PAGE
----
New Wave Science Fiction in the John C. Rezmerski Science Fiction Collection

Posted on November 30th, 2021 by

Banner that reads, "New Wave Science Fiction in the John C. Rezmerski Science Fiction Collection"

During the New Wave movement of the 1960s and 70s, science fiction authors sought to overthrow existing social and aesthetic dogmas by critiquing the status quo of sex, race relations, gender, and environmental degradation, and by incorporating stylistic innovations influenced by the Beat poets, literary modernism and post-modernism, and an interest in expanded consciousness through exploration of Eastern mysticism and psychedelic drugs. In this second installment of our exploration of the John C. Rezmerski Collection through blog posts and displays, we highlight the “dangerous visions” put forward by science fiction writers that influenced these radical social transformations.

“What you hold in your hands is more than a book. If we are lucky, it is a revolution.” -Harlan Ellison, Dangerous Visions #1

Dangerous Visions and New Worlds: Heralds of the Change

While it is difficult to pinpoint one moment when the New Wave “started,” the push to transform science fiction was perhaps most famously marked by the reinvention in 1964 of the British sf magazine New Worlds under the editorship of Michael Moorcock, who turned the magazine into a haven for such experimental authors as J.G. Ballard, John Brunner, Roger Zelazny, and Thomas M. Disch; and the 1969 publication of Harlan Ellison‘s famous anthology Dangerous Visions and its 1972 sequel Again, Dangerous Visions, which included several Hugo and Nebula award-winning stories and pathbreaking stories as Joanna Russ‘s “When It Changed,” Ursula Le Guin‘s “The Word for World is Forest,” and Samuel R. Delany‘s “Aye, and Gomorrah…”

Along with a more general incorporation of modernist and postmodernist elements of fiction like stream of consciousness, non-linear structure, and psychic and psychedelic speculations, New Wave science fiction authors presented bold utopian visions of social change and cautionary tales of disaster and dystopia in order to push society in the direction of greater freedom and justice.

Feminist SF of the New Wave

The Sexual Revolution of the 60s was mirrored in sff novels that savagely attacked patriarchy (such as Ira Levin’s The Stepford Wives and Joanna Russ’s The Female Man) and upended traditional gender binaries (as in Ursula K. Le Guin’s The Left Hand of Darkness and Suzy McKee CharnasMotherlines), while LGBT authors like Samuel R. Delany produced frank depictions of sex (as in his most famous novel Dhalgren) and later wrote books criticizing the governmental response to the AIDs crisis and depicting prejudice as experienced by LGBT characters.

African American Authors of the New Wave

Although racist tropes appeared frequently in science fiction of the Golden Age, in the 1960s and 70s acclaimed African American sf authors like Samuel R. Delany and Octavia E. Butler blazed a path for later authors of Afro-futurist sf that centered black experience through Hugo and Nebula-award winning novels and stories, while Black Nationalist author waged war on contemporary racism in such radical novels as Joseph Denis Jackson’s The Black Commandos and Sam Greenlee’s The Spook Who Sat by the Door.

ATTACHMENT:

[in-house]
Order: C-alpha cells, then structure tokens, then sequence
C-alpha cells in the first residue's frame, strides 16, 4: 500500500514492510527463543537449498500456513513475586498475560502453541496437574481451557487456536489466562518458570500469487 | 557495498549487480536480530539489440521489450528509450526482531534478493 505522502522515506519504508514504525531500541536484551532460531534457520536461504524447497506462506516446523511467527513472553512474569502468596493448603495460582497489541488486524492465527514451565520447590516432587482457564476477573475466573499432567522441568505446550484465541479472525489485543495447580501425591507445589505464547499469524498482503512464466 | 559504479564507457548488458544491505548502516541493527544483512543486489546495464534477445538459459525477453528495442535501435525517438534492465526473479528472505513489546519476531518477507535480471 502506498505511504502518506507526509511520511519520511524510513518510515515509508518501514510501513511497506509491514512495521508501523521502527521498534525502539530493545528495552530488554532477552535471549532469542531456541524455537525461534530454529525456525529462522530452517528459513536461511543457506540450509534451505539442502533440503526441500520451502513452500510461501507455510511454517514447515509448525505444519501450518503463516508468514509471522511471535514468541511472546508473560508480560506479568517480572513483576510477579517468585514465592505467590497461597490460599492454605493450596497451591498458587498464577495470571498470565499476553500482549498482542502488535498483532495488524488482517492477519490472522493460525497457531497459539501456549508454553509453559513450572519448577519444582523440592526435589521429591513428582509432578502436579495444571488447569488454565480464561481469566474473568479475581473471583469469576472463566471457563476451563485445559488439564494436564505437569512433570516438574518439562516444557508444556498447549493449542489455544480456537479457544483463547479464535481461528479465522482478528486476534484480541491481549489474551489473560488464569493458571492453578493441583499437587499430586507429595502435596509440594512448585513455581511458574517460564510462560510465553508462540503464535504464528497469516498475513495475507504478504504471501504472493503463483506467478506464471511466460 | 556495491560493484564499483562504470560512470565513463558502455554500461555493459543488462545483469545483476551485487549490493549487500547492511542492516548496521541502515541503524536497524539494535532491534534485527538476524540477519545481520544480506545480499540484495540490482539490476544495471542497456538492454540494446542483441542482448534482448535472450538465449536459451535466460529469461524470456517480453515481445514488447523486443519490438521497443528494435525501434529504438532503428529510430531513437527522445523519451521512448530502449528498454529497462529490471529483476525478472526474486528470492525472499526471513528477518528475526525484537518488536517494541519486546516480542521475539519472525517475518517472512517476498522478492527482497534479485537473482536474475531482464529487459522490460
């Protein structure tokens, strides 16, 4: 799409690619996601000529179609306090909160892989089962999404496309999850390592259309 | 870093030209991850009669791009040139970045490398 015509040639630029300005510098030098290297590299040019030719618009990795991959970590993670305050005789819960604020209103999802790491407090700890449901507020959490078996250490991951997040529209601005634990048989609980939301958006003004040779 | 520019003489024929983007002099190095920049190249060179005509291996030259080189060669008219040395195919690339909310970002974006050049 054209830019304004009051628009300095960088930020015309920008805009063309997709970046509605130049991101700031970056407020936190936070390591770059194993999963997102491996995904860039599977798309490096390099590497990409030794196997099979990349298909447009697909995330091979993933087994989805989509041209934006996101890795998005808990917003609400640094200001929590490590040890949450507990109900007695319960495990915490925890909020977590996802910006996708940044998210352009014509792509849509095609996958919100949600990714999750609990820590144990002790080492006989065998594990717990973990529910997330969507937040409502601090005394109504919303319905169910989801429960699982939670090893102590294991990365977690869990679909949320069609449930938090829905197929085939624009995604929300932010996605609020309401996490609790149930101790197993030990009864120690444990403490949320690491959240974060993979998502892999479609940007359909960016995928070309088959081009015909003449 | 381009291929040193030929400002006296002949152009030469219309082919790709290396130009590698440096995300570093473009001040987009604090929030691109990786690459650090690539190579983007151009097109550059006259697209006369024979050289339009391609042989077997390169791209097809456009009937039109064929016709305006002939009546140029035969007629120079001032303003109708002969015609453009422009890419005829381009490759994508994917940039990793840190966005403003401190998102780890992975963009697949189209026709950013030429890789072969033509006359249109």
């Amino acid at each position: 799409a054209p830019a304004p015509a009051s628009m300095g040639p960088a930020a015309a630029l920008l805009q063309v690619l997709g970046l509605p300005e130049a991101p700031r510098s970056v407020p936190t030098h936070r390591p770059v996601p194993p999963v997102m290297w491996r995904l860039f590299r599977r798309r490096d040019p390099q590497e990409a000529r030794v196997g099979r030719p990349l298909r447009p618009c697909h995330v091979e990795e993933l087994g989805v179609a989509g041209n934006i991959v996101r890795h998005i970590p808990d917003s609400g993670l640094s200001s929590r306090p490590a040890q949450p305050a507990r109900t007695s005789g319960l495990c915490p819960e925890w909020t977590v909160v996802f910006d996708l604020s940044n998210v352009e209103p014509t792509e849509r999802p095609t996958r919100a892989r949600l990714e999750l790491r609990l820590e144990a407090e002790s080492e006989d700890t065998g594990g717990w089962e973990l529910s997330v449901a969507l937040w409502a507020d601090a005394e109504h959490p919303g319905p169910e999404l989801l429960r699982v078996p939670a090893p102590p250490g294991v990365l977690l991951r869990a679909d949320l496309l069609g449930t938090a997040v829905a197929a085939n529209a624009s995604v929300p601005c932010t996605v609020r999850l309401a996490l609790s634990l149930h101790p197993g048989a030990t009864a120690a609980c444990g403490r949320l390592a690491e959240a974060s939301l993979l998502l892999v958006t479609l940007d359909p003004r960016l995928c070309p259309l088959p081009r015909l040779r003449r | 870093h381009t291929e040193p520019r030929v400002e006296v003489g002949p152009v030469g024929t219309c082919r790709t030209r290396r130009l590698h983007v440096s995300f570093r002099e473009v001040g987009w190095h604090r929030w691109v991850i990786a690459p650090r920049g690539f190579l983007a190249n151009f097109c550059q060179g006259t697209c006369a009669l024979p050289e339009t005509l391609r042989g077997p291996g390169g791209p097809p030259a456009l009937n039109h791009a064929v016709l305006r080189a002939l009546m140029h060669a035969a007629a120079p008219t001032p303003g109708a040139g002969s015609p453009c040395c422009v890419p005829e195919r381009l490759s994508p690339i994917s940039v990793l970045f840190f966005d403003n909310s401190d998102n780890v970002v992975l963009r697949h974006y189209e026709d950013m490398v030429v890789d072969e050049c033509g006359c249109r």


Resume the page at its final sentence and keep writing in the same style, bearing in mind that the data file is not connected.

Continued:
Eco-Fiction and the Apocalypse

While the end of the world had been a subject in sf since Mary Shelley’s The Last Man and authors from the 40s onward wrote sf warning of the threat posed by the atom bomb, in 1960s disaster novels like J.G. Ballard’s The Drowned World and The Burning World and John Brunner’s The Sheep Look Up, human exploitation of the environment is presciently linked to futures of drought, climate change, and declining conditions for life on earth.

To Learn More: Check Out Our Library Display!

To learn more about the New Wave movement in science fiction and browse some mind-bending New Wave science fiction covers, check out our display on the main floor of Gustavus Library, and check out some of the Further Reading below.

Further Reading

Andrew Nette and Iain McIntyre, eds. Dangerous Visions and New Worlds : Radical Science Fiction, 1950-1985. Oakland, CA: PM Press, 2021. Print.

Peter Nicholls. “New Wave”. The Encyclopedia of Science Fiction edited by John Clute, David Langford, Peter Nicholls and Graham Sleight. London: Gollancz, updated 5 July 2021. Web. Accessed 30 November 2021. URL:

Helen Merrick, “Fiction, 1964-1979,” pp. 102-111; Jane Donawerth, “Feminisms,” pp. 214-224; Darren Jorgensen, “Postmodernism,” pp. 279-287; and passim in Mark Bould, Andrew M. Butler, Adam Roberts, and Sherryl Vint, eds. The Routledge Companion to Science Fiction. Abingdon, Oxon, UK: Routledge, 2009. Print.

Justine Larbalestier, ed. Daughters of Earth : Feminist Science Fiction in the Twentieth Century. Middletown, CT: Wesleyan University Press, 2006. Print.

Rob Latham. “Biotic Invasions: Ecological Imperialism in New Wave Science Fiction.” Green Planets : Ecology and Science Fiction. Gerry Canavan and Kim Stanley Robinson, eds. Middletown, CT.: Wesleyan University Press, 2014. Print.



  1. Gerard Saylor says:

    Saylor. Not Saylir. I was typing on a phone.
    Follow-up: I never thought of Disch as a SciFi writer even though he sure published a lot. Most of his work that has been available in public libraries has been the horror novels, poetry, and endless copies of his toaster book.

  2. Gerard Saylir says:

    I listened to JG Ballard’s CRASH a week ago. Always enjoyed Disch’s horror fiction.